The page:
- 3 tbsp olive oil
Probably the most widely-used oil in cooking, olive oil is pressed from fresh olives. It's…
- 10 large raw tiger prawns in their shells, heads removed and kept
- small bunch of parsley, leaves and stalks separated, leaves roughly chopped
One of the most ubiquitous herbs in British cookery, parsley is also popular in European and…
- 100ml dry sherry or white wine
- 500g mussels
Once regarded as the poor relation of the shellfish family because of their small size and…
- large pinch of saffron strands
- 150g cooking chorizo, cut into chunks
A coarsely textured, spiced pork sausage widely used in Spanish and Mexican cooking. It is made…
- 1 onion, finely chopped
Onions are endlessly versatile and an essential ingredient in countless recipes. Native to Asia…
- 3 garlic cloves, finely chopped
- 1 medium squid (about 300g), cleaned and cut into rings with tentacles intact
From the same family as the octopus and cuttlefish, squid may look jellyish and unappetising but…
- 2 ripe tomatoes, roughly chopped
A member of the nightshade family (along with aubergines, peppers and chillies), tomatoes are in…
- 250g paella rice
- 100g frozen podded broad beans or peas (or a mixture of the two), defrosted
- 1 lemon, finely zested then cut into wedges
Oval in shape with a pronouced bulge on one end, lemons are one of the most versatile…
- smoked sea salt (optional)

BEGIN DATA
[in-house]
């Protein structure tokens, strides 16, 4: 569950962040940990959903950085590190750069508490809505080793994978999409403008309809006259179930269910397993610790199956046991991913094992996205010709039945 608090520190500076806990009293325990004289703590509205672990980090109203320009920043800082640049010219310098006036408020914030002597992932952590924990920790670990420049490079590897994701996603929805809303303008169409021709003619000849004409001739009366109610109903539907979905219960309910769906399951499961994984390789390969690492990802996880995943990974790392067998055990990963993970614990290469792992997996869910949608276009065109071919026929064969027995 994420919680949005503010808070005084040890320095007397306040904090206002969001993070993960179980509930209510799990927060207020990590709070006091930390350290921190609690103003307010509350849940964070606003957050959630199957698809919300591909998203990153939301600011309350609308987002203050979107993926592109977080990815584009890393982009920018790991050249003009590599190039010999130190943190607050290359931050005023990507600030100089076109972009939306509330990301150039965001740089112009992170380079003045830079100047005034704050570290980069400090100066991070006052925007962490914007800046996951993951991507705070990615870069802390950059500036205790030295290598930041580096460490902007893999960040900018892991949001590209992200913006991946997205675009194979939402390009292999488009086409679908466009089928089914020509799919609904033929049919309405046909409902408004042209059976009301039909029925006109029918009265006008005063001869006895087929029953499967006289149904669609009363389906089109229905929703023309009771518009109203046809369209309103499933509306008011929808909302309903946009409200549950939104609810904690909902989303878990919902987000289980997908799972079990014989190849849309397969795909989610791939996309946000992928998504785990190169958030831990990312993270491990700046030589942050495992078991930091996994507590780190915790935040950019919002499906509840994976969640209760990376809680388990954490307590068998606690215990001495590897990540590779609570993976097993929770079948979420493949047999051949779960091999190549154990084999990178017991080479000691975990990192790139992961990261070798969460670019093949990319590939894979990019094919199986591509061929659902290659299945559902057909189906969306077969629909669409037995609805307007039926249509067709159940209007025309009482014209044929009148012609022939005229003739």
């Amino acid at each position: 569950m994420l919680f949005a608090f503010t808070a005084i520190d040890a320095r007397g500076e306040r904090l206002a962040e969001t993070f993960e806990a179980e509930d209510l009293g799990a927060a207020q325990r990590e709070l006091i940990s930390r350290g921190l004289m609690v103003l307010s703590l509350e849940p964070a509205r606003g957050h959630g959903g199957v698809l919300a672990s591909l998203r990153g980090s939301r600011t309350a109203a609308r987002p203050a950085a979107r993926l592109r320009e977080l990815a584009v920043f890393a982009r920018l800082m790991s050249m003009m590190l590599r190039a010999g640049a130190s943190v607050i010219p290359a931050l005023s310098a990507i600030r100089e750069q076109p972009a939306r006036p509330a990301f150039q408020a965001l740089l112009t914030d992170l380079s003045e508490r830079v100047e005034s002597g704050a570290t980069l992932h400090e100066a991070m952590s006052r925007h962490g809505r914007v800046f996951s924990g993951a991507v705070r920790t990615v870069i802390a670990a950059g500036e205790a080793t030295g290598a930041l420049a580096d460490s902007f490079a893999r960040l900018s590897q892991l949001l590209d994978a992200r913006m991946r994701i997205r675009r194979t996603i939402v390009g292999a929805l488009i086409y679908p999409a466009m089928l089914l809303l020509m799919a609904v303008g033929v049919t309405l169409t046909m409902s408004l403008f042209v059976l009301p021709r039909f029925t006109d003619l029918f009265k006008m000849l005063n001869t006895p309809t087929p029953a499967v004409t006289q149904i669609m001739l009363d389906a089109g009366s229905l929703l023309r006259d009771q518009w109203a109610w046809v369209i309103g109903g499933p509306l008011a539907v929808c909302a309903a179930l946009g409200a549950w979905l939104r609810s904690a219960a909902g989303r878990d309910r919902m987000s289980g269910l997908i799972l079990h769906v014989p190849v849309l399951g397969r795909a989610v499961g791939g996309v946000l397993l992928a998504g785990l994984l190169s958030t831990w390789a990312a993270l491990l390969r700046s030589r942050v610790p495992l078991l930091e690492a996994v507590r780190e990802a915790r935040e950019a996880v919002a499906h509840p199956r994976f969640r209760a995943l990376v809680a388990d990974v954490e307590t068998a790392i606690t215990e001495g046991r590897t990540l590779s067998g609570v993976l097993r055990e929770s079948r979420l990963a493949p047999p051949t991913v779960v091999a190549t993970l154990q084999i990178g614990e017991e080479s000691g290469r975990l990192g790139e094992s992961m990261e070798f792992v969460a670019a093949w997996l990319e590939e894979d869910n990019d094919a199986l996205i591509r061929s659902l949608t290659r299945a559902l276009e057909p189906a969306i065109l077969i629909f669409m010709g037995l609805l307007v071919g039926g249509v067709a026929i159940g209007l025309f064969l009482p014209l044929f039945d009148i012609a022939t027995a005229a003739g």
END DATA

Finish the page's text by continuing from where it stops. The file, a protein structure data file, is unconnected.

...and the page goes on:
Heat 1 tbsp of the oil in a wide, shallow pan. Add the prawn heads and parsley stalks and sizzle until the heads turn pink, then mash with a potato masher. Pour over the sherry or wine and 300ml water, season with salt and simmer for 10 mins to make a stock, mashing the prawn heads as they cook.
Scatter the mussels into the pan, cover the pan loosely with a lid or tea towel, then put over a high heat for 3-4 mins until the mussels just open. Stir to release the mussel juices, then pour the contents of the pan into a colander set over a large bowl containing the saffron. Let the saffron steep in the stock – you will need 700ml in total, so top up with water if needed and give everything a good stir. Pick the mussels out from the colander, then set aside.
Wipe out the pan and add the rest of the olive oil. Sizzle the chorizo until it releases its oil, then add the onion and garlic and cook until softened. Add the squid and turn over until it turns white. Add the tomatoes and cook down for a minute, then pour over most of the stock, give everything a good stir and bring to the boil. Scatter the rice over the stock, stir well once, then boil vigorously for 5 mins. Reduce the heat to the lowest setting and slowly simmer for 10 mins without stirring until the rice has absorbed most of the liquid.
Tuck the prawn tails into the rice and simmer for 5 mins, turning them over until cooked through. Stir through the mussels and broad beans or peas. Taste the rice – if it is still a little raw but the pan is dry, add a splash more stock and continue to cook; if it’s too soupy, then increase the heat to cook off the last of the stock.
Once the rice is just cooked, turn off the heat and cover with a tea towel for a few minutes. Scatter over the parsley leaves and lemon zest, then season with smoked salt if you like. Stir everything once, then serve straight from the pan, with lemon wedges on the side.